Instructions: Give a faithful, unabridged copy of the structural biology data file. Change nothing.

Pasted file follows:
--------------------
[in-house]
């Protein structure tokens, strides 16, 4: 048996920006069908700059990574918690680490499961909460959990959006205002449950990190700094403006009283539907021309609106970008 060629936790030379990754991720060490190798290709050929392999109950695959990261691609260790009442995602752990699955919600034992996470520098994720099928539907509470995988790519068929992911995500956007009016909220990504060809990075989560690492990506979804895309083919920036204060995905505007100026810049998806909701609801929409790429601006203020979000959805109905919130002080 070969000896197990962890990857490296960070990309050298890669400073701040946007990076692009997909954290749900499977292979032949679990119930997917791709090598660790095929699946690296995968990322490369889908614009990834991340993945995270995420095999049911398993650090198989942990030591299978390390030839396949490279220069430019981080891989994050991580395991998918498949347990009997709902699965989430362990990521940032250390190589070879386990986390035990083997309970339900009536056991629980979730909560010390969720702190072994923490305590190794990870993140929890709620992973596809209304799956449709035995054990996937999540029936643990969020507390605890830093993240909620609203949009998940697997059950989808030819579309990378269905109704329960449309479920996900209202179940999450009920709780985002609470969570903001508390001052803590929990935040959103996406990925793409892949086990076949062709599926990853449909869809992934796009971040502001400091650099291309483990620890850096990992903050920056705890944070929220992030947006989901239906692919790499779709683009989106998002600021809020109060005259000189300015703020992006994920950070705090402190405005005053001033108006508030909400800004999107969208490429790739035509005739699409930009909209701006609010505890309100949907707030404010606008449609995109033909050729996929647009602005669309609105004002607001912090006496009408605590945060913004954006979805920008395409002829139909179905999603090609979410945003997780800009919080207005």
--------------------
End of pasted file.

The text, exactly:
[in-house]
């Protein structure tokens, strides 16, 4: 048996920006069908700059990574918690680490499961909460959990959006205002449950990190700094403006009283539907021309609106970008 060629936790030379990754991720060490190798290709050929392999109950695959990261691609260790009442995602752990699955919600034992996470520098994720099928539907509470995988790519068929992911995500956007009016909220990504060809990075989560690492990506979804895309083919920036204060995905505007100026810049998806909701609801929409790429601006203020979000959805109905919130002080 070969000896197990962890990857490296960070990309050298890669400073701040946007990076692009997909954290749900499977292979032949679990119930997917791709090598660790095929699946690296995968990322490369889908614009990834991340993945995270995420095999049911398993650090198989942990030591299978390390030839396949490279220069430019981080891989994050991580395991998918498949347990009997709902699965989430362990990521940032250390190589070879386990986390035990083997309970339900009536056991629980979730909560010390969720702190072994923490305590190794990870993140929890709620992973596809209304799956449709035995054990996937999540029936643990969020507390605890830093993240909620609203949009998940697997059950989808030819579309990378269905109704329960449309479920996900209202179940999450009920709780985002609470969570903001508390001052803590929990935040959103996406990925793409892949086990076949062709599926990853449909869809992934796009971040502001400091650099291309483990620890850096990992903050920056705890944070929220992030947006989901239906692919790499779709683009989106998002600021809020109060005259000189300015703020992006994920950070705090402190405005005053001033108006508030909400800004999107969208490429790739035509005739699409930009909209701006609010505890309100949907707030404010606008449609995109033909050729996929647009602005669309609105004002607001912090006496009408605590945060913004954006979805920008395409002829139909179905999603090609979410945003997780800009919080207005």